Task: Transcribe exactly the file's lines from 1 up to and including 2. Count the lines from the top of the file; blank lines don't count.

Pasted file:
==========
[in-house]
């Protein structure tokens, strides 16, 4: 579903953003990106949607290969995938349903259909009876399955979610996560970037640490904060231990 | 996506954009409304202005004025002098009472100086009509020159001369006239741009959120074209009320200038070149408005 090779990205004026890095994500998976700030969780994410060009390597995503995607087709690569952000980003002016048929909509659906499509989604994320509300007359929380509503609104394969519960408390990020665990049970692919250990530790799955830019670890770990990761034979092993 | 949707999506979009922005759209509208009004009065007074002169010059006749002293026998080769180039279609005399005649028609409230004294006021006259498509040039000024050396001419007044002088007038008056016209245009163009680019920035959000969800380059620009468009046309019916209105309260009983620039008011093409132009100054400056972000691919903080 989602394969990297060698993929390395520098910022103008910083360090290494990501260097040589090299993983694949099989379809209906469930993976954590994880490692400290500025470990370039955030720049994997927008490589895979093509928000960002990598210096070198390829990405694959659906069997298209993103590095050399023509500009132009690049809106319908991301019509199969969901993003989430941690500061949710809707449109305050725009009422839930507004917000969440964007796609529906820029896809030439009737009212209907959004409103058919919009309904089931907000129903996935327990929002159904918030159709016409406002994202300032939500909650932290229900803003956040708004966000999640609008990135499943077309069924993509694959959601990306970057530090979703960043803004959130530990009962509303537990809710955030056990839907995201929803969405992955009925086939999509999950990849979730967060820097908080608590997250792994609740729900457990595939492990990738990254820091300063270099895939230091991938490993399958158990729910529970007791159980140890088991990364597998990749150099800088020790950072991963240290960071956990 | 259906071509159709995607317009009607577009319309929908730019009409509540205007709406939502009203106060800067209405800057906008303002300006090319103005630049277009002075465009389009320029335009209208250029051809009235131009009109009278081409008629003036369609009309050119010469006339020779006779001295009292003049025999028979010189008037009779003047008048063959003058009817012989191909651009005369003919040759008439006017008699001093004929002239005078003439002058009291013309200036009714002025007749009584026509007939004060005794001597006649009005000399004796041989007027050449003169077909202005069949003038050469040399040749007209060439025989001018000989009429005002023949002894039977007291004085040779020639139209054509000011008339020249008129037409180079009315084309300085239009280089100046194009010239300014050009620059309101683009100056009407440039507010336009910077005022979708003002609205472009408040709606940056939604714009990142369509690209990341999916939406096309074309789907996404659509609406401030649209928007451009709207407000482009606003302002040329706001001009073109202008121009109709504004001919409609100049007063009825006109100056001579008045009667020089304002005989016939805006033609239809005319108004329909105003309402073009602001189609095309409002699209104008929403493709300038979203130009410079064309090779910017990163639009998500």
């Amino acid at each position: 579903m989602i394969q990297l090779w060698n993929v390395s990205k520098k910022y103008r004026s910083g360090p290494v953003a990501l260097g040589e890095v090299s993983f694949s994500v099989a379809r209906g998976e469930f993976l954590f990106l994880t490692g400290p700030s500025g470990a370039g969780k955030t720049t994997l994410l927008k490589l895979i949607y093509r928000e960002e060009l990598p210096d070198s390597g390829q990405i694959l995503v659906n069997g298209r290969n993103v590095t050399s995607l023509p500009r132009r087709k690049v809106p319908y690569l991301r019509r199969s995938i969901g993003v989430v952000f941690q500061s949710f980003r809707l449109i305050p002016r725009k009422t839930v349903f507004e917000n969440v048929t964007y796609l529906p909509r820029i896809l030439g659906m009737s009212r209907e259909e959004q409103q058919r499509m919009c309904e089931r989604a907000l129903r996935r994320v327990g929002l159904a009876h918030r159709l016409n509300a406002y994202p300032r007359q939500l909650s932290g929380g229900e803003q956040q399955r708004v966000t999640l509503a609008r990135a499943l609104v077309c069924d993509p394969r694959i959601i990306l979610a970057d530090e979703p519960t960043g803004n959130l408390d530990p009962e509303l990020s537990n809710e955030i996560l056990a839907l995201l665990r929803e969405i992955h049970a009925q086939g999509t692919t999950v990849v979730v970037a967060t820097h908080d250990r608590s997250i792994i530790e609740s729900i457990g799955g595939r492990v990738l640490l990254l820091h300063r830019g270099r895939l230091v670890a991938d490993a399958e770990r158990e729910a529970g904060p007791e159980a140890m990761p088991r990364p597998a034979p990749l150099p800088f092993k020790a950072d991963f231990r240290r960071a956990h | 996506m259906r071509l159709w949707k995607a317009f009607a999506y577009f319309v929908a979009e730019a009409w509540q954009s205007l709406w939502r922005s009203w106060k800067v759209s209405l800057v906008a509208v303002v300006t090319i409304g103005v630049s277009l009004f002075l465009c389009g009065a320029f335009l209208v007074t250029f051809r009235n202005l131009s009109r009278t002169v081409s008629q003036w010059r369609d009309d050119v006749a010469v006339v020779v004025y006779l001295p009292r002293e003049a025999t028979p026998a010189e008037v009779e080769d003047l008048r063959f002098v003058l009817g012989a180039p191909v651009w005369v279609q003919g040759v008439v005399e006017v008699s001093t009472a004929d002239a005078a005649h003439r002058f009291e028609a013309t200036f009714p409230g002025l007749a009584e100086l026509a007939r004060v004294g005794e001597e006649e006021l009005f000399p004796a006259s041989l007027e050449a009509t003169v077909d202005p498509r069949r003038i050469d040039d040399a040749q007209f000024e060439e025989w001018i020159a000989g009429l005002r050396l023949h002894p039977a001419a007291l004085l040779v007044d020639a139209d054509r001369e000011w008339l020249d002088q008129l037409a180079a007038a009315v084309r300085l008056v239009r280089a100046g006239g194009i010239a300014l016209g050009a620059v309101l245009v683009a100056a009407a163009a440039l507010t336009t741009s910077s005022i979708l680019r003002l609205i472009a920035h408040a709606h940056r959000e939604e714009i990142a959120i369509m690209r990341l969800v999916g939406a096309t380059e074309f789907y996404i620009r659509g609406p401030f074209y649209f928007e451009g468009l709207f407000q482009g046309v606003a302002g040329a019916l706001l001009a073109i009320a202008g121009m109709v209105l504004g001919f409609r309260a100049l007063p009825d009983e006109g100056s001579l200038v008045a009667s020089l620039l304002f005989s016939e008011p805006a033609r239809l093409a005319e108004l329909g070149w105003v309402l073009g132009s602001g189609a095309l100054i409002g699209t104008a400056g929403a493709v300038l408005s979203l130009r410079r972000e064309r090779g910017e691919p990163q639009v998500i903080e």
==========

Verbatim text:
[in-house]
């Protein structure tokens, strides 16, 4: 579903953003990106949607290969995938349903259909009876399955979610996560970037640490904060231990 | 996506954009409304202005004025002098009472100086009509020159001369006239741009959120074209009320200038070149408005 090779990205004026890095994500998976700030969780994410060009390597995503995607087709690569952000980003002016048929909509659906499509989604994320509300007359929380509503609104394969519960408390990020665990049970692919250990530790799955830019670890770990990761034979092993 | 949707999506979009922005759209509208009004009065007074002169010059006749002293026998080769180039279609005399005649028609409230004294006021006259498509040039000024050396001419007044002088007038008056016209245009163009680019920035959000969800380059620009468009046309019916209105309260009983620039008011093409132009100054400056972000691919903080 989602394969990297060698993929390395520098910022103008910083360090290494990501260097040589090299993983694949099989379809209906469930993976954590994880490692400290500025470990370039955030720049994997927008490589895979093509928000960002990598210096070198390829990405694959659906069997298209993103590095050399023509500009132009690049809106319908991301019509199969969901993003989430941690500061949710809707449109305050725009009422839930507004917000969440964007796609529906820029896809030439009737009212209907959004409103058919919009309904089931907000129903996935327990929002159904918030159709016409406002994202300032939500909650932290229900803003956040708004966000999640609008990135499943077309069924993509694959959601990306970057530090979703960043803004959130530990009962509303537990809710955030056990839907995201929803969405992955009925086939999509999950990849979730967060820097908080608590997250792994609740729900457990595939492990990738990254820091300063270099895939230091991938490993399958158990729910529970007791159980140890088991990364597998990749150099800088020790950072991963240290960071956990 | 259906071509159709995607317009009607577009319309929908730019009409509540205007709406939502009203106060800067209405800057906008303002300006090319103005630049277009002075465009389009320029335009209208250029051809009235131009009109009278081409008629003036369609009309050119010469006339020779006779001295009292003049025999028979010189008037009779003047008048063959003058009817012989191909651009005369003919040759008439006017008699001093004929002239005078003439002058009291013309200036009714002025007749009584026509007939004060005794001597006649009005000399004796041989007027050449003169077909202005069949003038050469040399040749007209060439025989001018000989009429005002023949002894039977007291004085040779020639139209054509000011008339020249008129037409180079009315084309300085239009280089100046194009010239300014050009620059309101683009100056009407440039507010336009910077005022979708003002609205472009408040709606940056939604714009990142369509690209990341999916939406096309074309789907996404659509609406401030649209928007451009709207407000482009606003302002040329706001001009073109202008121009109709504004001919409609100049007063009825006109100056001579008045009667020089304002005989016939805006033609239809005319108004329909105003309402073009602001189609095309409002699209104008929403493709300038979203130009410079064309090779910017990163639009998500």